Whiplash is an injury to the neck caused by a forceful and rapid back and forth movement of the head that is much like the cracking of a whip. This painful yank and tossing of the neck can really hurt the ligaments, muscles and skin of the neck. This neck injury mostly occurs during rear-end car accidents, but may also result from a sports accident or other form of trauma. Luckily, whiplash is rarely serious though it can be quite painful during your recovery.
Symptoms and Signs
The most common signs and symptoms of whiplash to look out for include neck pain, stiffness and headaches. Though most recover from whiplash after a few months, some experience ongoing complications if you do not follow through with proper care and treatment. Other symptoms and signs of whiplash that may occur are:
- Tenderness or pain in the shoulder, upper back or arms
- Tingling or numbness in the arms
- Fatigue or dizziness
- Blurred vision
- Ringing in the ears
- Difficulty concentrating and memory problems
Typically Whiplash occurs when a person’s head is forcefully and quickly thrown backward and forward. This motion can injure the bones in the spine, the disks between the bones in the spine, ligaments, muscles, nerves, and other tissues of the neck area. Due to this unusual type of movement, there isn’t a large variety of actions that can cause whiplash despite being such a widely known condition.
Car accidents – The most common of cause of all whiplash is being in a rear-end collision since this is the easiest way to cause this kind of range of motion.
Physical assault – Being punched or shaken can also cause whiplash injuries if it causes an intense back and forth motion. This tends to only occurs for children and babies that are shaken or a pretty hard punch to the head.
Contact sports – A football tackle or other kind of sports-related collision can sometimes cause whiplash injuries. This is not incredibly common, but is not impossible either if they collide hard enough with another player.
If you had been in an accident, you should always seek medical attention immediately after to ensure quick treatment. Whiplash and several other accident related injuries are not always noticeable at first and you may not feel symptoms immediately afterwards. Though whiplash is rarely severe, it is still better to be safe rather than sorry. This is especially important since many other severe conditions, such as Traumatic Brain disorder, can have similar symptoms to whiplash.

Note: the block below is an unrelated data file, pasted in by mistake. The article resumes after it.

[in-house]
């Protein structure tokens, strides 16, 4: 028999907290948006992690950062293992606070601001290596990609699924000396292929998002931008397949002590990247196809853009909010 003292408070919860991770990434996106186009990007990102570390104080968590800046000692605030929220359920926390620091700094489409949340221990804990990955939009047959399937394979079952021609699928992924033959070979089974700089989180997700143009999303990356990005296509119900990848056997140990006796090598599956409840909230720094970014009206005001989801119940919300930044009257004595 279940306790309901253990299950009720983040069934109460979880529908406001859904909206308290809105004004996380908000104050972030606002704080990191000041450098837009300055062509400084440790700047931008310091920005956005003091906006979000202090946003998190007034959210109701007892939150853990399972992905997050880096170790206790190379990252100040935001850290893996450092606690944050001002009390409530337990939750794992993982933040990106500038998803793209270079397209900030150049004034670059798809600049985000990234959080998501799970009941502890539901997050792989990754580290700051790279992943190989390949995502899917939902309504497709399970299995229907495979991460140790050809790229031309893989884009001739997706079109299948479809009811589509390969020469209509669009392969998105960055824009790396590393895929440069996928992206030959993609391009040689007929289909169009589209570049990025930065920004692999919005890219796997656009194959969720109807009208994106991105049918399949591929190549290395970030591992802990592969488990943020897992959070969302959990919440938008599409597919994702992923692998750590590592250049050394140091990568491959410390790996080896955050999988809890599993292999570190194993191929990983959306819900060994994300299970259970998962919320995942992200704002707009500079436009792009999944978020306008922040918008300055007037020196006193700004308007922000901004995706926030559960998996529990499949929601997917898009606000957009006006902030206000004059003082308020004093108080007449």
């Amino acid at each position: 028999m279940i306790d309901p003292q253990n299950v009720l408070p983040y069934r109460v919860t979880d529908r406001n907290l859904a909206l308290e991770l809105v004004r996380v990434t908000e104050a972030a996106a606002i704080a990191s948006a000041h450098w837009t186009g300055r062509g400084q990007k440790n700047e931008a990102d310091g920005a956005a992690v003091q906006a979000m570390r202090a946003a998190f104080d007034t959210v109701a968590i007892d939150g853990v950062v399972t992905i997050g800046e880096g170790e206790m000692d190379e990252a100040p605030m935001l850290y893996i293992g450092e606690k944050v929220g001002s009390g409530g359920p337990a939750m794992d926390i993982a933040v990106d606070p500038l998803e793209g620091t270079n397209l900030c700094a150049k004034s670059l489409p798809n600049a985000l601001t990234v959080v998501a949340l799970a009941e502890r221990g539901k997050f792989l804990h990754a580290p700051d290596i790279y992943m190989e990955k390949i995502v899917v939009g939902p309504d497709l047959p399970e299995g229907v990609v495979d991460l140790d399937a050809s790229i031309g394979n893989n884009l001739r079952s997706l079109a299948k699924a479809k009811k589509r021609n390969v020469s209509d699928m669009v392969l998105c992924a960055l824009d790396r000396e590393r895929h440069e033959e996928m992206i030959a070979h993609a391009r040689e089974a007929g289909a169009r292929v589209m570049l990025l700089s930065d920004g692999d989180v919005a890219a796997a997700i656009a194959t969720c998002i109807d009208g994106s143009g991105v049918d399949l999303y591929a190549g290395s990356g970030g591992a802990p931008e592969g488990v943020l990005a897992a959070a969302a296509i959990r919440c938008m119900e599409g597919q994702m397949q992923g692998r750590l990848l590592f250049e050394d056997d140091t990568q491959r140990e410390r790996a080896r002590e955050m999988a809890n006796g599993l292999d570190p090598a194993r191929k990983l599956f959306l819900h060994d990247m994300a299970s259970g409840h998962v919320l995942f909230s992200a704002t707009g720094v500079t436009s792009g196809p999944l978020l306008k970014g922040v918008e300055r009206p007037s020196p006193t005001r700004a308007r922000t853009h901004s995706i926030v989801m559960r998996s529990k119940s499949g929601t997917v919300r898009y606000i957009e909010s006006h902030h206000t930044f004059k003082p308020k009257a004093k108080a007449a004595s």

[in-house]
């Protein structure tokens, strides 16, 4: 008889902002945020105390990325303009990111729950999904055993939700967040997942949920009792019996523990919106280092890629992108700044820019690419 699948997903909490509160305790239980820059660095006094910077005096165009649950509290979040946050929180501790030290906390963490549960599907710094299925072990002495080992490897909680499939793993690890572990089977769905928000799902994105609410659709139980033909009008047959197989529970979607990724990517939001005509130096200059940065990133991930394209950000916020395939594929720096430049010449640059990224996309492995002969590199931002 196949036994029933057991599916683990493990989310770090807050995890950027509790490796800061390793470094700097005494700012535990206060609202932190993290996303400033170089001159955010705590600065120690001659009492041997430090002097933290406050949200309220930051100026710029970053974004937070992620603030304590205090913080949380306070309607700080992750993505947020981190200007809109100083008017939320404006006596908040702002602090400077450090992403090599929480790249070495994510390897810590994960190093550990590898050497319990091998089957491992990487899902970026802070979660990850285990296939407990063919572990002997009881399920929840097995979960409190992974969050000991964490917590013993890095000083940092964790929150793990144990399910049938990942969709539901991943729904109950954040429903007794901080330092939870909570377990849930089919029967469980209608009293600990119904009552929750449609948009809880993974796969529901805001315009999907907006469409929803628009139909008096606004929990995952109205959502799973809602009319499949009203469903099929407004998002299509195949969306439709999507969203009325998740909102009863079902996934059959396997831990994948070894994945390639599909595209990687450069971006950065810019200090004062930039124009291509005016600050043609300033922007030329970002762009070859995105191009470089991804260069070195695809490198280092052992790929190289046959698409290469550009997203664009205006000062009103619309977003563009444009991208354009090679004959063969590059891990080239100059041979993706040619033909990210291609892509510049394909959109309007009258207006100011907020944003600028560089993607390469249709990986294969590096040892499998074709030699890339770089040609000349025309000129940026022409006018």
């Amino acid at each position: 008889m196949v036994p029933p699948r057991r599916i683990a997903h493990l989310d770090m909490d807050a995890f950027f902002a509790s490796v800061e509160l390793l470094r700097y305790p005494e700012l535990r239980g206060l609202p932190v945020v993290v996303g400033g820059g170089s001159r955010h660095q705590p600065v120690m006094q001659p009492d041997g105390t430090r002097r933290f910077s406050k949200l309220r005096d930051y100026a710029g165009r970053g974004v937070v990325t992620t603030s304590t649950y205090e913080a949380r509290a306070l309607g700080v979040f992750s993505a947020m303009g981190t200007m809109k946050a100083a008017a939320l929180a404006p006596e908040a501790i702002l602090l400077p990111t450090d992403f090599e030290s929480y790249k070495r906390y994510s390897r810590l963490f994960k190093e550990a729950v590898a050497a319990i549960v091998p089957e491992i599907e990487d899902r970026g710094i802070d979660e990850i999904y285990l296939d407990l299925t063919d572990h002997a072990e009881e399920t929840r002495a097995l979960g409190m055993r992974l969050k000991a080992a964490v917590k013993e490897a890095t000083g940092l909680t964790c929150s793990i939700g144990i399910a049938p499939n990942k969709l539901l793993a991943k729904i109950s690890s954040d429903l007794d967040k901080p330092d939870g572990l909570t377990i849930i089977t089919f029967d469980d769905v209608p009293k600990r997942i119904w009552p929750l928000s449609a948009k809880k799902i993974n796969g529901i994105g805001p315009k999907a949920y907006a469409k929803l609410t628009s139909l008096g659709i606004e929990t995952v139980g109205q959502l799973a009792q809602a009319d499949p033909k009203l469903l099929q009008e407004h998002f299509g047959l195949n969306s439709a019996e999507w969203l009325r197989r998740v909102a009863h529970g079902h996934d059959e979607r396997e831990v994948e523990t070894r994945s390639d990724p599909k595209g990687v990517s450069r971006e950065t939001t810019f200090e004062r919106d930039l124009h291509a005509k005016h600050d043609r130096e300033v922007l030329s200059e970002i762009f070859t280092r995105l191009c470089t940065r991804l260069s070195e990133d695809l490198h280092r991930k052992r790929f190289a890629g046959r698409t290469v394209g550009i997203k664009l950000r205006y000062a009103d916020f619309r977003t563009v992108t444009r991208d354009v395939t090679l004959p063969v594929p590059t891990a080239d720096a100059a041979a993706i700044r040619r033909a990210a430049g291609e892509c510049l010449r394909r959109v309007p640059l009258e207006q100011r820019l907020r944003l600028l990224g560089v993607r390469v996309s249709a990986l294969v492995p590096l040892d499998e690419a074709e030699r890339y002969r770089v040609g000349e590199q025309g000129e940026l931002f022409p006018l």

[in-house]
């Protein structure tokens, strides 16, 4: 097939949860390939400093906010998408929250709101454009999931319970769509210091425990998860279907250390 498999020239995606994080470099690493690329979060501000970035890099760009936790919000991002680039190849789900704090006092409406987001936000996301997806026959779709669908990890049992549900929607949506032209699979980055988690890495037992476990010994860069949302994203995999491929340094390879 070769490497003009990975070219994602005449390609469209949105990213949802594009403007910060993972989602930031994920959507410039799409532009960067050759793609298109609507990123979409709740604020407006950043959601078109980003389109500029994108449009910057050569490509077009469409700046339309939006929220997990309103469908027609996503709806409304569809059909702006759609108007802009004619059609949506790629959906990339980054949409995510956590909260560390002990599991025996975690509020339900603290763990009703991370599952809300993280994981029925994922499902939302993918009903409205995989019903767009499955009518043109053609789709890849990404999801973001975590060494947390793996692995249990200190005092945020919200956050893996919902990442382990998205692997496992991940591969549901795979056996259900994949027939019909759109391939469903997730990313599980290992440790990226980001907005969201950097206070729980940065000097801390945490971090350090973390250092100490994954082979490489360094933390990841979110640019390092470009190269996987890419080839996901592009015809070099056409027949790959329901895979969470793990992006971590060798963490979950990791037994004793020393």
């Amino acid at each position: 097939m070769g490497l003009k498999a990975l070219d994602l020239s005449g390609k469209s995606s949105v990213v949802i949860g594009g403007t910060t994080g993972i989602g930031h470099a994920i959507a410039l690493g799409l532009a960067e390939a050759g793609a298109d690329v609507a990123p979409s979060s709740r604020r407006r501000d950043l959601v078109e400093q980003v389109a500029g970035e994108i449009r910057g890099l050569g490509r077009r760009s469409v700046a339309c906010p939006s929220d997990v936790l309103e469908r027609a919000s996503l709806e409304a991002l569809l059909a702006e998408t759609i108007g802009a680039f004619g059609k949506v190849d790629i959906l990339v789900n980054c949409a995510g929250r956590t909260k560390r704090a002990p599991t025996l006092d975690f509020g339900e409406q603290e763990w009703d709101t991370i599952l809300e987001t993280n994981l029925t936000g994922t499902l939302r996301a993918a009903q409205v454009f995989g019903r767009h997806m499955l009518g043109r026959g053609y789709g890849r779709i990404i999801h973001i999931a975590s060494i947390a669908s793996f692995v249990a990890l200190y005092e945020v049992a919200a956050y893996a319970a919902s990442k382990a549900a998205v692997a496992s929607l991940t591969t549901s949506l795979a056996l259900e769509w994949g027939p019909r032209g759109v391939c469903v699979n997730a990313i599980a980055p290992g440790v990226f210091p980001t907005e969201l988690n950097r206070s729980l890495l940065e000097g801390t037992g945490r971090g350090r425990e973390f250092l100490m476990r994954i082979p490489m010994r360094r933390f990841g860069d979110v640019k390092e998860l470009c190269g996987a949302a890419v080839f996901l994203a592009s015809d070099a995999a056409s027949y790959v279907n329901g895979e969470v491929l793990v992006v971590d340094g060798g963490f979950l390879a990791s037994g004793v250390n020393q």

Whiplash typically doesn’t require any intense form of treatment. Most can be taken care of with over the counter drugs and home care. However, a few may need prescription drugs and some specialized pain treatment. In order to lessen your pain, your doctor may recommend one or more of the following treatments:
Rest – Rest is especially important during the first 24 hours after the injury. However, prolonging best rest after this time frame could be more harmful than helpful.
Apply ice or heat – You can apply an ice or heat pack to your neck for 15 minutes at a time for up to 6 times a day to relieve neck pain.
Over the counter pain medications – Pain relievers such as ibuprofen and acetaminophen can be used to control mild to moderate whiplash pain.
Prescription painkillers – If your pain is more severe, your doctor may prescribe short-term medication to help with pain management.
Muscle relaxants – If your pain is keeping you from sleep, you doctor may prescribe short-term muscle relaxants in order to control pain and help you sleep at night during recovery.
Exercise and Physical Therapy
Most likely, your doctor will prescribe a series of movement and stretching exercises in order to restore a range of motion in your neck and enable you to resume normal activities. You might be advised to apply moist heat or to take a warm shower before exercise in order to relax the muscles. If you have a more severe form of whiplash, you may need to see a physical therapist to assist with movement exercises and to ensure that you are healing at a safe rate.
Along with your doctor recommend care and treatment, chiropractic care and massage therapy may also provide pain relief as well.